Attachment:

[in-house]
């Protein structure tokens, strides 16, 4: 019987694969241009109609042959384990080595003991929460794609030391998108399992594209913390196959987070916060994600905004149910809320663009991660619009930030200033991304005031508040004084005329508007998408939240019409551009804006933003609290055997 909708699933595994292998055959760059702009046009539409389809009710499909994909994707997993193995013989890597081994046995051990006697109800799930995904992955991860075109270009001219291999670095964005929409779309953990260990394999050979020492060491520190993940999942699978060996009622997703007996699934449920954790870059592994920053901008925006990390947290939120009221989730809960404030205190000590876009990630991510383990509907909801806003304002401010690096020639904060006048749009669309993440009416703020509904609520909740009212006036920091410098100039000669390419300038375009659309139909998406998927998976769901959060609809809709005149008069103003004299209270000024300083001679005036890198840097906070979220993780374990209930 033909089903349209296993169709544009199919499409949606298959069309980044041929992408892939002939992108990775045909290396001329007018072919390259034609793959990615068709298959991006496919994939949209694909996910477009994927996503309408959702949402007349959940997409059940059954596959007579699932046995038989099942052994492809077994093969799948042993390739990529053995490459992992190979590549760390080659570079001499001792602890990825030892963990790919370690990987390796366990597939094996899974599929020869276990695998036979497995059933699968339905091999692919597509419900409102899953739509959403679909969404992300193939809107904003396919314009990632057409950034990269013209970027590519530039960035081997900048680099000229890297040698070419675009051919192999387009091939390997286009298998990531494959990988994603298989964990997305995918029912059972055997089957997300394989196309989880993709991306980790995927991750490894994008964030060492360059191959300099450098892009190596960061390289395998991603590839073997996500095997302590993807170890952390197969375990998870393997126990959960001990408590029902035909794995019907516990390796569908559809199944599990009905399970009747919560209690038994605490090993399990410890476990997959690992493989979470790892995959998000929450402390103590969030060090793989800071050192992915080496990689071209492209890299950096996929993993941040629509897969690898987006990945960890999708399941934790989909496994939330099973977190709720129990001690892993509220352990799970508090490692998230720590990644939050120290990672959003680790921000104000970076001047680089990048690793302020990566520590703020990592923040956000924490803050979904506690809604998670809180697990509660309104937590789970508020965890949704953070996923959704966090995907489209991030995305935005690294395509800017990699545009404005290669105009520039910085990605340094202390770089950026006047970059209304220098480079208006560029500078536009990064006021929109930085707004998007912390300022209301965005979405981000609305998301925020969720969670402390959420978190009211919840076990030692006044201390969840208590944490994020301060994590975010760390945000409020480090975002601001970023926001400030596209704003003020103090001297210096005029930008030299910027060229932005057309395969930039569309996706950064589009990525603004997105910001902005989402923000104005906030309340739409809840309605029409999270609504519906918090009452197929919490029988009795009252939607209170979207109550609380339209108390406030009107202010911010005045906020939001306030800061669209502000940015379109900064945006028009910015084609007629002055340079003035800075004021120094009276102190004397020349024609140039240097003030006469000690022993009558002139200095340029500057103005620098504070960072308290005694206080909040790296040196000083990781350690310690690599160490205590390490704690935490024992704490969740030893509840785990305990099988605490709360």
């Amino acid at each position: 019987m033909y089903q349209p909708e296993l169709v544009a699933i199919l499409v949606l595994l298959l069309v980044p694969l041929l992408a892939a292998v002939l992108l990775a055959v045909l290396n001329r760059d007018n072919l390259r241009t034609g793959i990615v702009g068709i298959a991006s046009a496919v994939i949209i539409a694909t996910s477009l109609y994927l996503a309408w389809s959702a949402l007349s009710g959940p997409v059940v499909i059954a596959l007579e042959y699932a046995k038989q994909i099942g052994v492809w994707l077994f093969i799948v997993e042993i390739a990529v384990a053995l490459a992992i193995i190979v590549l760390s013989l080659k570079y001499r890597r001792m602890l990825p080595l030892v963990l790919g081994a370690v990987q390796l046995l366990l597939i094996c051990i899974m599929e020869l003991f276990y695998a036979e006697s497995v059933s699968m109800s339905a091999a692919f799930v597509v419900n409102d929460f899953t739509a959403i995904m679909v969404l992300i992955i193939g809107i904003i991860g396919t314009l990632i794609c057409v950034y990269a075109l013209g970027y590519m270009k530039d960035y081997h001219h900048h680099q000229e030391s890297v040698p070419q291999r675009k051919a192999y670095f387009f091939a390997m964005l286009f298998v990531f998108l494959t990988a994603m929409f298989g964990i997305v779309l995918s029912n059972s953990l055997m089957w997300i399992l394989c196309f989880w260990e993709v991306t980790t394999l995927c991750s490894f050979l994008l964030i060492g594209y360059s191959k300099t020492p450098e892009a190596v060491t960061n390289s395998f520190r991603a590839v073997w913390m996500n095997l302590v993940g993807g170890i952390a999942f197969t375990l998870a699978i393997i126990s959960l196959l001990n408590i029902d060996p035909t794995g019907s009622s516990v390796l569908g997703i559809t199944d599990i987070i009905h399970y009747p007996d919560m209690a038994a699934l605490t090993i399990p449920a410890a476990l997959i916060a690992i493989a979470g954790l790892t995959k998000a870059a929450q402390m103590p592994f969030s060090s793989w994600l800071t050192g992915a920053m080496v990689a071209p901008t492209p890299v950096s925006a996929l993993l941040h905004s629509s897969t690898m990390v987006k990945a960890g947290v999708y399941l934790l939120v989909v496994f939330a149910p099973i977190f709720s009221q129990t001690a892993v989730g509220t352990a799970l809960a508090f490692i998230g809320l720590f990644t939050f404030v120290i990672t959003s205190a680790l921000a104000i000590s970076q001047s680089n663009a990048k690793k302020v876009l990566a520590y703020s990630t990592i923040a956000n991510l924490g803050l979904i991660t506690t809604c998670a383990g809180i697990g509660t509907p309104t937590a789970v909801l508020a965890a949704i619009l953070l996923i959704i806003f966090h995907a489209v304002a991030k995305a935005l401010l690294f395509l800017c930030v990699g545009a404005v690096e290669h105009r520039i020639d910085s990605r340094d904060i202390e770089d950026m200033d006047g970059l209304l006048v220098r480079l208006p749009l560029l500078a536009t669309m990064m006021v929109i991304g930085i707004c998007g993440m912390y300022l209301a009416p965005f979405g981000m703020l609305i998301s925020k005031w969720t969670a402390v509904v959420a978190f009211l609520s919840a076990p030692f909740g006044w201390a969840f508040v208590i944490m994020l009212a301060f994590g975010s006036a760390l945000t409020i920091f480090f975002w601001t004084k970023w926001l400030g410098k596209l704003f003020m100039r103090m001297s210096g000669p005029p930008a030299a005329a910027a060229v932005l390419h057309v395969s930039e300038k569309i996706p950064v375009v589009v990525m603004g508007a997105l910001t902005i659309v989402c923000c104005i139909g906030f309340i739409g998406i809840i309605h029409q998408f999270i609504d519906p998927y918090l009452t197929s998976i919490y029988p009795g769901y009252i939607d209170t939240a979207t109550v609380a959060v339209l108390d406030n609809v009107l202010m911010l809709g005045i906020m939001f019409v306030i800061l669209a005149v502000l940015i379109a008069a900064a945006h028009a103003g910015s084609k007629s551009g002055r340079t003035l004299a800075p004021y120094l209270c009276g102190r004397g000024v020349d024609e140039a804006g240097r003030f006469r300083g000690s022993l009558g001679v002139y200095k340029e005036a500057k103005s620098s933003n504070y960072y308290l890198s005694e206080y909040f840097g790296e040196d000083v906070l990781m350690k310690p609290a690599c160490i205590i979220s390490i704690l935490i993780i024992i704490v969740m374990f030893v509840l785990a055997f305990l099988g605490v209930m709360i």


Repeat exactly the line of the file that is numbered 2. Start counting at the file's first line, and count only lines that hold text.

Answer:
């Protein structure tokens, strides 16, 4: 019987694969241009109609042959384990080595003991929460794609030391998108399992594209913390196959987070916060994600905004149910809320663009991660619009930030200033991304005031508040004084005329508007998408939240019409551009804006933003609290055997 909708699933595994292998055959760059702009046009539409389809009710499909994909994707997993193995013989890597081994046995051990006697109800799930995904992955991860075109270009001219291999670095964005929409779309953990260990394999050979020492060491520190993940999942699978060996009622997703007996699934449920954790870059592994920053901008925006990390947290939120009221989730809960404030205190000590876009990630991510383990509907909801806003304002401010690096020639904060006048749009669309993440009416703020509904609520909740009212006036920091410098100039000669390419300038375009659309139909998406998927998976769901959060609809809709005149008069103003004299209270000024300083001679005036890198840097906070979220993780374990209930 033909089903349209296993169709544009199919499409949606298959069309980044041929992408892939002939992108990775045909290396001329007018072919390259034609793959990615068709298959991006496919994939949209694909996910477009994927996503309408959702949402007349959940997409059940059954596959007579699932046995038989099942052994492809077994093969799948042993390739990529053995490459992992190979590549760390080659570079001499001792602890990825030892963990790919370690990987390796366990597939094996899974599929020869276990695998036979497995059933699968339905091999692919597509419900409102899953739509959403679909969404992300193939809107904003396919314009990632057409950034990269013209970027590519530039960035081997900048680099000229890297040698070419675009051919192999387009091939390997286009298998990531494959990988994603298989964990997305995918029912059972055997089957997300394989196309989880993709991306980790995927991750490894994008964030060492360059191959300099450098892009190596960061390289395998991603590839073997996500095997302590993807170890952390197969375990998870393997126990959960001990408590029902035909794995019907516990390796569908559809199944599990009905399970009747919560209690038994605490090993399990410890476990997959690992493989979470790892995959998000929450402390103590969030060090793989800071050192992915080496990689071209492209890299950096996929993993941040629509897969690898987006990945960890999708399941934790989909496994939330099973977190709720129990001690892993509220352990799970508090490692998230720590990644939050120290990672959003680790921000104000970076001047680089990048690793302020990566520590703020990592923040956000924490803050979904506690809604998670809180697990509660309104937590789970508020965890949704953070996923959704966090995907489209991030995305935005690294395509800017990699545009404005290669105009520039910085990605340094202390770089950026006047970059209304220098480079208006560029500078536009990064006021929109930085707004998007912390300022209301965005979405981000609305998301925020969720969670402390959420978190009211919840076990030692006044201390969840208590944490994020301060994590975010760390945000409020480090975002601001970023926001400030596209704003003020103090001297210096005029930008030299910027060229932005057309395969930039569309996706950064589009990525603004997105910001902005989402923000104005906030309340739409809840309605029409999270609504519906918090009452197929919490029988009795009252939607209170979207109550609380339209108390406030009107202010911010005045906020939001306030800061669209502000940015379109900064945006028009910015084609007629002055340079003035800075004021120094009276102190004397020349024609140039240097003030006469000690022993009558002139200095340029500057103005620098504070960072308290005694206080909040790296040196000083990781350690310690690599160490205590390490704690935490024992704490969740030893509840785990305990099988605490709360």